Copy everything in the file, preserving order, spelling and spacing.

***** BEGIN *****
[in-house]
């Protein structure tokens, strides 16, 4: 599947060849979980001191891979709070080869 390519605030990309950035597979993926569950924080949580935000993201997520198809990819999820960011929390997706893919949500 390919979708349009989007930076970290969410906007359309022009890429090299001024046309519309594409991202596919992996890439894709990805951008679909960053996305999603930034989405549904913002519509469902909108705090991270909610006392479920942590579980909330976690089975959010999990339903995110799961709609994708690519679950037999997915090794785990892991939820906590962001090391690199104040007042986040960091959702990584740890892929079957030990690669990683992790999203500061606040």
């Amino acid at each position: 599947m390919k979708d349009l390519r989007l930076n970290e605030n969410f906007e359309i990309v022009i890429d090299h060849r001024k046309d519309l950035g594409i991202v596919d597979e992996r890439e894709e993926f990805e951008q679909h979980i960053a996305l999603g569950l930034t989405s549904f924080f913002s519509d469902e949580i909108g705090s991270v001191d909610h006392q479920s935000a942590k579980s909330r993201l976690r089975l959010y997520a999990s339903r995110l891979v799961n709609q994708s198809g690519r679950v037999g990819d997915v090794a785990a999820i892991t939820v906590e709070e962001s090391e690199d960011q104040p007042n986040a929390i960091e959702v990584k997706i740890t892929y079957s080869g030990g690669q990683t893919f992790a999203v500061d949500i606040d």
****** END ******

[in-house]
């Protein structure tokens, strides 16, 4: 599947060849979980001191891979709070080869 390519605030990309950035597979993926569950924080949580935000993201997520198809990819999820960011929390997706893919949500 390919979708349009989007930076970290969410906007359309022009890429090299001024046309519309594409991202596919992996890439894709990805951008679909960053996305999603930034989405549904913002519509469902909108705090991270909610006392479920942590579980909330976690089975959010999990339903995110799961709609994708690519679950037999997915090794785990892991939820906590962001090391690199104040007042986040960091959702990584740890892929079957030990690669990683992790999203500061606040």
């Amino acid at each position: 599947m390919k979708d349009l390519r989007l930076n970290e605030n969410f906007e359309i990309v022009i890429d090299h060849r001024k046309d519309l950035g594409i991202v596919d597979e992996r890439e894709e993926f990805e951008q679909h979980i960053a996305l999603g569950l930034t989405s549904f924080f913002s519509d469902e949580i909108g705090s991270v001191d909610h006392q479920s935000a942590k579980s909330r993201l976690r089975l959010y997520a999990s339903r995110l891979v799961n709609q994708s198809g690519r679950v037999g990819d997915v090794a785990a999820i892991t939820v906590e709070e962001s090391e690199d960011q104040p007042n986040a929390i960091e959702v990584k997706i740890t892929y079957s080869g030990g690669q990683t893919f992790a999203v500061d949500i606040d």